Cover image for Urban dog : the ultimate street smarts training manual
Urban dog : the ultimate street smarts training manual
Frankel, Cis, 1954-
Personal Author:
Publication Information:
Minocqua, Wis. : Willow Creek Press, [2000]

Physical Description:
237 pages : illustrations ; 26 cm
Format :


Call Number
Material Type
Home Location
Item Holds
SF431 .F686 2000 Adult Non-Fiction Non-Fiction Area

On Order



Owning a dog in the city has a completely different set of challenges than owning a dog in a rural or suburban setting.

The city is full of distractions for your dog such as congestion, noise, crowds of people, cars, buses, bicycles, rollerbladers, trash, sewers, alleys, roadways and other dogs.

Where you can exercise your dog is limited, and maneuvering a dog through city streets and across busy roadways is often hazardous.

Rat poison sprinkled in alleyways, garbage thrown on the sidewalk and around garbage bins, and city puddles filled with unknown substances are all threats to your dog's health.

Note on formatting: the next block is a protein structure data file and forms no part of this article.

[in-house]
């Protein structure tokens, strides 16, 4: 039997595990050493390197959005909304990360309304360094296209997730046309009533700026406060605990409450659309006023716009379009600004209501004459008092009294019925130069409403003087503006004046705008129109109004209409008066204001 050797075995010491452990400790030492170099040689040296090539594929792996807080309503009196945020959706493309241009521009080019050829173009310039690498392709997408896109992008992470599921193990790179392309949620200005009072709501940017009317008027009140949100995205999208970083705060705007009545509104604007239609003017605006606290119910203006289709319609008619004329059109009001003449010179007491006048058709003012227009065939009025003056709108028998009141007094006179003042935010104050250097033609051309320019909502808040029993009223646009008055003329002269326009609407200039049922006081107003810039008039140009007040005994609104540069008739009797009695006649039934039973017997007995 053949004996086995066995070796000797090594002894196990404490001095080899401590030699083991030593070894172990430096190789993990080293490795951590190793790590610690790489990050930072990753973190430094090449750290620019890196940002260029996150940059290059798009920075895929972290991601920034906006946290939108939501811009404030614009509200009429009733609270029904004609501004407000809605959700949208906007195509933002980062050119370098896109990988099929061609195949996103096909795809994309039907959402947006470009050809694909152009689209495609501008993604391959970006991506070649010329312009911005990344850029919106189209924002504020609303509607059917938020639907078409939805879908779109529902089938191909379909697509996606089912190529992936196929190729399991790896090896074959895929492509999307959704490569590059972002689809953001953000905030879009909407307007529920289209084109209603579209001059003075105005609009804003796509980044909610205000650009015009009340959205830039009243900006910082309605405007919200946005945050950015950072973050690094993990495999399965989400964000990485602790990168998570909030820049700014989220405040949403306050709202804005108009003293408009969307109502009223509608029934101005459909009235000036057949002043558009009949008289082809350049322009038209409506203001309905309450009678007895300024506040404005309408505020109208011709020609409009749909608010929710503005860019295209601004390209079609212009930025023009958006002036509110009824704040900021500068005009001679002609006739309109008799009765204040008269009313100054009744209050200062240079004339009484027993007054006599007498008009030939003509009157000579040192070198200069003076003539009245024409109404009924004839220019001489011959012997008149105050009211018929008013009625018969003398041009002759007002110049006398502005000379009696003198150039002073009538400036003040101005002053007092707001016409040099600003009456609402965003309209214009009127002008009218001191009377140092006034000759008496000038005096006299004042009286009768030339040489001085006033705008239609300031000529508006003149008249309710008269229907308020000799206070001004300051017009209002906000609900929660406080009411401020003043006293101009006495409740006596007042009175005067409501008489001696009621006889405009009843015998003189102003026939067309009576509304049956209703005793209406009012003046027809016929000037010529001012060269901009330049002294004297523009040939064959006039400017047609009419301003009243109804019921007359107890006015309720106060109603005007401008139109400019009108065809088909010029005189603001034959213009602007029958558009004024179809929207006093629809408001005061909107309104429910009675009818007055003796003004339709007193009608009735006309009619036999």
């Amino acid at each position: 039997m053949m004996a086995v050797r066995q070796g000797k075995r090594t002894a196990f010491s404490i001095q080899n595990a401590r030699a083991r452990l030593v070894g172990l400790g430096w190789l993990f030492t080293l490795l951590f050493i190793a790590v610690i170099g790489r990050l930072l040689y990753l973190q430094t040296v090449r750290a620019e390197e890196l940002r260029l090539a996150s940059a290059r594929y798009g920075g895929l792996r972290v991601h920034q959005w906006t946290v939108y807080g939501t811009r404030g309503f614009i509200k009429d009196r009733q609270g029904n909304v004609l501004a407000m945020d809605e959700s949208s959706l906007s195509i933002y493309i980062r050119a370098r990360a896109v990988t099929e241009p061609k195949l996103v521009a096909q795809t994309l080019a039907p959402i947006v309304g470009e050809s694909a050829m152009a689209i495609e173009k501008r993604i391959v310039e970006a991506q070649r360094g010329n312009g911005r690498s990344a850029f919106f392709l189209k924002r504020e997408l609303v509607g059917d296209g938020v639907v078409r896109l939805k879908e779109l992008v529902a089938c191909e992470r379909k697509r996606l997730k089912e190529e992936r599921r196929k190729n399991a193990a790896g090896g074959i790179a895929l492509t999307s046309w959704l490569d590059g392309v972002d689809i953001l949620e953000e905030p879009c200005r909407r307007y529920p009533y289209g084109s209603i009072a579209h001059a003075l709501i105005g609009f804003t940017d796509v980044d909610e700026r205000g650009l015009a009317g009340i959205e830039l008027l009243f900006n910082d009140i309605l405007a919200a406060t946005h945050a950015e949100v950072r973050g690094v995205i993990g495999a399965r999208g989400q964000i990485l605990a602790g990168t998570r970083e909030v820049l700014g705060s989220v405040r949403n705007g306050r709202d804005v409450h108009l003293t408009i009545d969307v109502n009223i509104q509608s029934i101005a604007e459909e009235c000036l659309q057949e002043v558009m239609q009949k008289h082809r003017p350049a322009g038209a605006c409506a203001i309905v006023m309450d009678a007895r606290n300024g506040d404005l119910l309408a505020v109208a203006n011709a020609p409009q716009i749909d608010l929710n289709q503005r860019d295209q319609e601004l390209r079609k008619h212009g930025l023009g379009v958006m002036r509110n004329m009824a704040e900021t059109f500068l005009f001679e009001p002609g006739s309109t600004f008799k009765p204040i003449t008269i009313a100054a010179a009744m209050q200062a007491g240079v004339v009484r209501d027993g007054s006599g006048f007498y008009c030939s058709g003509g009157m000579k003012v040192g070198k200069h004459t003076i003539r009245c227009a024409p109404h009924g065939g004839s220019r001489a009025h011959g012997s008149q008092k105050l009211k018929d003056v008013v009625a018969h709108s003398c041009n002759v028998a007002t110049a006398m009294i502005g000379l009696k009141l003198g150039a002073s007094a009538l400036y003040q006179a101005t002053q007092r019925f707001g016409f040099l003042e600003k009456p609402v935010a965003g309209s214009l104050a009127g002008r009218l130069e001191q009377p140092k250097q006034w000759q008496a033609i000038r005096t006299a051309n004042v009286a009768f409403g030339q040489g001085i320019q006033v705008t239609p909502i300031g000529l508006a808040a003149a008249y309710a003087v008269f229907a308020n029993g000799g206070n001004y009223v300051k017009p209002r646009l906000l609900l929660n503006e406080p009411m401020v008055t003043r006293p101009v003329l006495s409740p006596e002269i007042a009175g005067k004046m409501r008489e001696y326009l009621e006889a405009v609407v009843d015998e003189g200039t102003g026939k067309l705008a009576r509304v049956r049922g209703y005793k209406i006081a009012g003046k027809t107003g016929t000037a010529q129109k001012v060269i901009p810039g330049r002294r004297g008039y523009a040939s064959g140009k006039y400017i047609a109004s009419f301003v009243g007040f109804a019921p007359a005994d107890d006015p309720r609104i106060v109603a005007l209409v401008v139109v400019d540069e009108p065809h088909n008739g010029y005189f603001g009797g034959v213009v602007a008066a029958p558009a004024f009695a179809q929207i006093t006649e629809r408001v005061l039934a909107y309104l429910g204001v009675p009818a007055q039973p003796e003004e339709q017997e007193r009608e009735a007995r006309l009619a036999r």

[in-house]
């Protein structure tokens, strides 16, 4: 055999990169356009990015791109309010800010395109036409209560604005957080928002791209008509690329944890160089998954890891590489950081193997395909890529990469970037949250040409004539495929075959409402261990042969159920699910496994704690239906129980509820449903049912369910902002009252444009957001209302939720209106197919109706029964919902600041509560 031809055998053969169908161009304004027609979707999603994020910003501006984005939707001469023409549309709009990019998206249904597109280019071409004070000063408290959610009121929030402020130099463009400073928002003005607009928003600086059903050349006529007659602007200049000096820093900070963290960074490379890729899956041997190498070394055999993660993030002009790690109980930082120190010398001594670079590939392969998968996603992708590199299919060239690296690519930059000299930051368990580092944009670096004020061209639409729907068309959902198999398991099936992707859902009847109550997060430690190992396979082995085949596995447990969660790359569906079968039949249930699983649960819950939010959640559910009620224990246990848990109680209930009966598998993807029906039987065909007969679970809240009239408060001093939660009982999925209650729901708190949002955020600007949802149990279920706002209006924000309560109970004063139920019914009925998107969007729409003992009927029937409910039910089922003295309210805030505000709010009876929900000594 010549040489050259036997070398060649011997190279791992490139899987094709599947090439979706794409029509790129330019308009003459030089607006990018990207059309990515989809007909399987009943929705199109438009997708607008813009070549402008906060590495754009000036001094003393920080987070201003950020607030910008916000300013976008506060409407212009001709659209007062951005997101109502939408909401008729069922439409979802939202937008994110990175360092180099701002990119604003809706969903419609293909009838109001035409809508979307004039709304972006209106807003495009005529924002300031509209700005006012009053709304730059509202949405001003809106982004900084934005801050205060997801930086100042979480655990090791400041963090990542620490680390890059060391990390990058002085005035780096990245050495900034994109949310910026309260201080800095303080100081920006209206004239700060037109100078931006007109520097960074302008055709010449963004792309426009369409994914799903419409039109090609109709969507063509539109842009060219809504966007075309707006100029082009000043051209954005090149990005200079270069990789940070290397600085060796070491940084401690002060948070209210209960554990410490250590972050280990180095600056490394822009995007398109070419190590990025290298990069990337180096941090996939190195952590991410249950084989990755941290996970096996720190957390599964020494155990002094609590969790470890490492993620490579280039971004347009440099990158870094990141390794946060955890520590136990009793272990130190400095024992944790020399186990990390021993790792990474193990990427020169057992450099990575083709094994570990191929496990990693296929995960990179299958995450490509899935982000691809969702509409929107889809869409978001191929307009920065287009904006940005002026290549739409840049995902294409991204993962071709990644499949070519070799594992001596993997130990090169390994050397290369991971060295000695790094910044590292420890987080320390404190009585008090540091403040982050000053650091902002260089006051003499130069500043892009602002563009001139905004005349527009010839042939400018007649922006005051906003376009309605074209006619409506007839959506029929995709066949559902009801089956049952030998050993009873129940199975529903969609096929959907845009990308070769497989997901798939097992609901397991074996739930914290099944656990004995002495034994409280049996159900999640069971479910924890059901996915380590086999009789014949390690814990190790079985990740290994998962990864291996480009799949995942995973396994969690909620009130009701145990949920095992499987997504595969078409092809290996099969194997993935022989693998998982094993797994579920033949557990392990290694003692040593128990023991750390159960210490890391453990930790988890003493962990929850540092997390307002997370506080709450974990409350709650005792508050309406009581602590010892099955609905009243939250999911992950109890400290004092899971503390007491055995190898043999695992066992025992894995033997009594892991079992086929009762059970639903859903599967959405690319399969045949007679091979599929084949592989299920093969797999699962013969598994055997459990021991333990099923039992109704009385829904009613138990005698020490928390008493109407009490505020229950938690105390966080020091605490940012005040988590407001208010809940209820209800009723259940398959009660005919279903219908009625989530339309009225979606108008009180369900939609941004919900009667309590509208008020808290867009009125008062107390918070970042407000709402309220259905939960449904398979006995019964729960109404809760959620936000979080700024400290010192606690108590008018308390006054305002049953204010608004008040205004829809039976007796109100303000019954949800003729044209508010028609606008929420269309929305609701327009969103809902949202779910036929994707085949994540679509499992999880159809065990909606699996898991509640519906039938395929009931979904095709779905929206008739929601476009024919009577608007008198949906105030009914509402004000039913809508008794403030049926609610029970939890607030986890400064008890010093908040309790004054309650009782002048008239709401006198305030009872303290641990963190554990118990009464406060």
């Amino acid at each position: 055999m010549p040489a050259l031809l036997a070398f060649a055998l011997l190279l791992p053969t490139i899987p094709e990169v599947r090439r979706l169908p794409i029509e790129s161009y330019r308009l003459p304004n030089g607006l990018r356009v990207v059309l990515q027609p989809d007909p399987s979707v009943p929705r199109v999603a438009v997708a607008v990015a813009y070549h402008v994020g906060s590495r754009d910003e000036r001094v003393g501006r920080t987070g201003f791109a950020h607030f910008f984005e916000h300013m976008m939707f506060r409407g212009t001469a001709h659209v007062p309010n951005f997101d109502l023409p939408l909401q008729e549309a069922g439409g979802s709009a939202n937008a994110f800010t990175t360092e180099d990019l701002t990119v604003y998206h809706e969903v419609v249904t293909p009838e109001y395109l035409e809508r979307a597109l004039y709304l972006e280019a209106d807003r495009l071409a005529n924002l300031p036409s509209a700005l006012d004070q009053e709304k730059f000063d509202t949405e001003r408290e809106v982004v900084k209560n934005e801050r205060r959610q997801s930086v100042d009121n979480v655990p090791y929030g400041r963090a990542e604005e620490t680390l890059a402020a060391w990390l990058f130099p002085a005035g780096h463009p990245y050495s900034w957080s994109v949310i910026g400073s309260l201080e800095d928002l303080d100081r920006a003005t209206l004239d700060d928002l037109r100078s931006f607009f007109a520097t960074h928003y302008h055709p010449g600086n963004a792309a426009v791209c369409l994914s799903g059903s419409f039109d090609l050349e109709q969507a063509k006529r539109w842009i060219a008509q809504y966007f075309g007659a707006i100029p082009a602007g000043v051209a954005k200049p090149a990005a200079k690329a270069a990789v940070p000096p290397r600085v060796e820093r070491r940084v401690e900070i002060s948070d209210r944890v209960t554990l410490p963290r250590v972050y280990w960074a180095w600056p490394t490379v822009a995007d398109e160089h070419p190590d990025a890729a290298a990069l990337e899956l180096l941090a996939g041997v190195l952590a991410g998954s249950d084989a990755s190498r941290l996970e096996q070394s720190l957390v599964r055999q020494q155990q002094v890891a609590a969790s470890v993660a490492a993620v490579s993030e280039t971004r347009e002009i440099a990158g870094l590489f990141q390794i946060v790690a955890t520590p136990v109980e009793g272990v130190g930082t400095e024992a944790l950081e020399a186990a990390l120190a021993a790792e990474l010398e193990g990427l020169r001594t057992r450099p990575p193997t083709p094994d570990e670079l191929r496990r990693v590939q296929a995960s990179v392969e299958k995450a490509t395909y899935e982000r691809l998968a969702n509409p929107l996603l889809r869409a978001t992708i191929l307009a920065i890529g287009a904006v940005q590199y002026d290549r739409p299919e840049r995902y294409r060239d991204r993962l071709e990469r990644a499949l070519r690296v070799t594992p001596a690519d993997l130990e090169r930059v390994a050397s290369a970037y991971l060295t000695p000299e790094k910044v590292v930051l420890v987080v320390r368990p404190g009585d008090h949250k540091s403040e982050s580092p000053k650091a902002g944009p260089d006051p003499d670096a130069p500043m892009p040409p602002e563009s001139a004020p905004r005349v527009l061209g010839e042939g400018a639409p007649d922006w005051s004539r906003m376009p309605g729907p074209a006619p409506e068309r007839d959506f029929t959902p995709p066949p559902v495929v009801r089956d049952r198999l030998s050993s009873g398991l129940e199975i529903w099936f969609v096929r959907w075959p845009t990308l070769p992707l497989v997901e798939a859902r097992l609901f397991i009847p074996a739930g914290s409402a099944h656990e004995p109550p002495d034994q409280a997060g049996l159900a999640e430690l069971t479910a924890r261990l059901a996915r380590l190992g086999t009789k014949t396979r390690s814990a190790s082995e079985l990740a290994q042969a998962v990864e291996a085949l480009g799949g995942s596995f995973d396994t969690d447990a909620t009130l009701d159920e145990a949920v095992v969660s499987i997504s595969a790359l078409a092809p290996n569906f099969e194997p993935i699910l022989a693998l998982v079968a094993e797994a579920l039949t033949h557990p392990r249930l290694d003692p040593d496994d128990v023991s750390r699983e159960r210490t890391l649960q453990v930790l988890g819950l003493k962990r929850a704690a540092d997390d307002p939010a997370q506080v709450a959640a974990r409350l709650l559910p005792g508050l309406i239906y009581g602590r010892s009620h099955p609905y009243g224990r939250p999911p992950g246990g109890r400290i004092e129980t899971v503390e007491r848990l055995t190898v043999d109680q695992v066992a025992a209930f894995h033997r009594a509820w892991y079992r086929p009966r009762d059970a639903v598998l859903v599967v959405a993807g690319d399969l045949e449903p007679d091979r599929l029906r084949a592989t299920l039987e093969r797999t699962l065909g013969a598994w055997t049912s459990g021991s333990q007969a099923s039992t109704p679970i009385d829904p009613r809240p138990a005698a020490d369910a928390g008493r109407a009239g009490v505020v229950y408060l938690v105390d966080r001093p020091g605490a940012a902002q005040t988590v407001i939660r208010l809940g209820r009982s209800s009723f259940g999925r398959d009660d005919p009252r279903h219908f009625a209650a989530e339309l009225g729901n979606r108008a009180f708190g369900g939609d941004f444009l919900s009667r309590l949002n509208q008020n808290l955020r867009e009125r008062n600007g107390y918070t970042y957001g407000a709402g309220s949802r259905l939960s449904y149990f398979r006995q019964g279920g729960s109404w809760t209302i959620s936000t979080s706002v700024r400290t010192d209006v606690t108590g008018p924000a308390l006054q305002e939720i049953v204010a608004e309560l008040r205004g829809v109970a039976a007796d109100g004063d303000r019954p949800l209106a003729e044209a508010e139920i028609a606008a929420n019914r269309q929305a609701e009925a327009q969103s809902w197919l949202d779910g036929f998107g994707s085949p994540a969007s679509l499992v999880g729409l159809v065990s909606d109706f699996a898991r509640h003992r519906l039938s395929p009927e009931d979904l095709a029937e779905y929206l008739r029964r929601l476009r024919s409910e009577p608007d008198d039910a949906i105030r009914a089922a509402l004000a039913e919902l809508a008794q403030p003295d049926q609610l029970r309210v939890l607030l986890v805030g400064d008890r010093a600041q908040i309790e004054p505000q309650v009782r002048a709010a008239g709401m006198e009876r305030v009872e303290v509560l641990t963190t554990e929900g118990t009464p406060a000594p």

In this book, Cis Frankel, an urban dog trainer best known for training Oprah Winfrey's cocker spaniel, teaches owners what is proper dog etiquette in urban areas and explains how to deal with the specific difficulties of training and living with a dog in the city.

Reviews 1

Library Journal Review

Owning a dog in the city presents a unique set of challenges. How is housebreaking accomplished in a high-rise apartment? Where and how can a large, energetic dog be exercised? How can a dog be taught to ignore distractions such as buses and crowds? How does the owner encourage confidence or help the puppy overcome fear of loud noises at construction sites? Frankel, best known as the trainer of Oprah Winfrey's spaniels and a recognized canine behavior expert, answers these questions and more. In the first half of the book, she addresses introducing the puppy to its new environment, crate training, housebreaking, food selection, leash and collar training, and obedience. Her methods are motivational, and her information, while easy to read, is very basic. Paul Owens's The Dog Whisperer (LJ 10/1/99) and Mary Thompson's Off to a Good Start (Adams Media, 1999) are better choices if all the reader requires is information on basic training. However, since Frankel devotes the last half of her text to the special concerns of owners of city dogs, her book fills a special need and should be in all public libraries serving urban populations. (Illustrations not seen.)DFlorence Scarinci, formerly with Nassau Community Coll. Lib., Garden City, NY (c) Copyright 2010. Library Journals LLC, a wholly owned subsidiary of Media Source, Inc. No redistribution permitted.